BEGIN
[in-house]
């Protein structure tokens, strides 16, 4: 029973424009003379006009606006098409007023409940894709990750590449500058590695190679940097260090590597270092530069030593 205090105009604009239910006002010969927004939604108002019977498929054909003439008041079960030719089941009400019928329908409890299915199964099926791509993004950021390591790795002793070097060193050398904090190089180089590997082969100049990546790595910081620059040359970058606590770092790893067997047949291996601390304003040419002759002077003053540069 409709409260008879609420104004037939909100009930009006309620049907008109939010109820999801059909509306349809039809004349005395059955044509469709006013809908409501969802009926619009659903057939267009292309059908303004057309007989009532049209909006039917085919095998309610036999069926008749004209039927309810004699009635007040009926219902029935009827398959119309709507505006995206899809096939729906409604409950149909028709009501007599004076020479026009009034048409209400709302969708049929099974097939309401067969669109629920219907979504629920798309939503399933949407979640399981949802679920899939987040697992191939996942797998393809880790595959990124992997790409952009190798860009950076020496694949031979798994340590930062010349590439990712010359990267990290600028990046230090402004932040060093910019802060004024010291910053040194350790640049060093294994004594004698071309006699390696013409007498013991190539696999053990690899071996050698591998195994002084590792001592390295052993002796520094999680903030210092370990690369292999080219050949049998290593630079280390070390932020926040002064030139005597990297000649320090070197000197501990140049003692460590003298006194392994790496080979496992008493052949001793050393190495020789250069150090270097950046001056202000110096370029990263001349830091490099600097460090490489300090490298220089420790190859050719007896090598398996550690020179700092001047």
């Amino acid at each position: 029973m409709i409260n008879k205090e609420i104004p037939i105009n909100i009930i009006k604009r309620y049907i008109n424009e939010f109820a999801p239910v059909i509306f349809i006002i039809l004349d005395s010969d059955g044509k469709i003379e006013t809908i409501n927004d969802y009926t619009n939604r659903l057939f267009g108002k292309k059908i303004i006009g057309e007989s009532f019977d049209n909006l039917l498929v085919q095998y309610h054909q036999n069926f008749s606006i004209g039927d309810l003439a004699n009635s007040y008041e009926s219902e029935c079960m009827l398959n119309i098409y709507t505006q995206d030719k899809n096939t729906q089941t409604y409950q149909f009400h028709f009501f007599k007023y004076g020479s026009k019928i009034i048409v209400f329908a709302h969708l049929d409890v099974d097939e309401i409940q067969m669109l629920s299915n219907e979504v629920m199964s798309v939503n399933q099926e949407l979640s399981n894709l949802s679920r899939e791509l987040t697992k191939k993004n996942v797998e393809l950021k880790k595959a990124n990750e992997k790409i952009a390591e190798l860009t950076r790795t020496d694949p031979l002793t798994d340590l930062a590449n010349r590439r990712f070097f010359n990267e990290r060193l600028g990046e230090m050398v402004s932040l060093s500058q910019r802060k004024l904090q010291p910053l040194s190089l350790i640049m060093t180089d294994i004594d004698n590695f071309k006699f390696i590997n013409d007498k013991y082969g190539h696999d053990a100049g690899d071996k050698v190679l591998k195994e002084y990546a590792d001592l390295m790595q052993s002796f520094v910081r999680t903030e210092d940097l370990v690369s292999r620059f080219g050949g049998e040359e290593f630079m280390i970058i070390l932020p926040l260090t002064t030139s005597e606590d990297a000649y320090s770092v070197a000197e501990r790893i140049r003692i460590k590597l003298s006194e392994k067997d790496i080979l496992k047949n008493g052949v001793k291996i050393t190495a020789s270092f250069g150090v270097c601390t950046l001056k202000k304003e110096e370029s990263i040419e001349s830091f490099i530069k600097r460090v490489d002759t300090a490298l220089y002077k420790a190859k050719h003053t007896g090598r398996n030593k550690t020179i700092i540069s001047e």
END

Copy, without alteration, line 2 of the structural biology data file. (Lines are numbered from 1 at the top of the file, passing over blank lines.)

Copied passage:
């Protein structure tokens, strides 16, 4: 029973424009003379006009606006098409007023409940894709990750590449500058590695190679940097260090590597270092530069030593 205090105009604009239910006002010969927004939604108002019977498929054909003439008041079960030719089941009400019928329908409890299915199964099926791509993004950021390591790795002793070097060193050398904090190089180089590997082969100049990546790595910081620059040359970058606590770092790893067997047949291996601390304003040419002759002077003053540069 409709409260008879609420104004037939909100009930009006309620049907008109939010109820999801059909509306349809039809004349005395059955044509469709006013809908409501969802009926619009659903057939267009292309059908303004057309007989009532049209909006039917085919095998309610036999069926008749004209039927309810004699009635007040009926219902029935009827398959119309709507505006995206899809096939729906409604409950149909028709009501007599004076020479026009009034048409209400709302969708049929099974097939309401067969669109629920219907979504629920798309939503399933949407979640399981949802679920899939987040697992191939996942797998393809880790595959990124992997790409952009190798860009950076020496694949031979798994340590930062010349590439990712010359990267990290600028990046230090402004932040060093910019802060004024010291910053040194350790640049060093294994004594004698071309006699390696013409007498013991190539696999053990690899071996050698591998195994002084590792001592390295052993002796520094999680903030210092370990690369292999080219050949049998290593630079280390070390932020926040002064030139005597990297000649320090070197000197501990140049003692460590003298006194392994790496080979496992008493052949001793050393190495020789250069150090270097950046001056202000110096370029990263001349830091490099600097460090490489300090490298220089420790190859050719007896090598398996550690020179700092001047």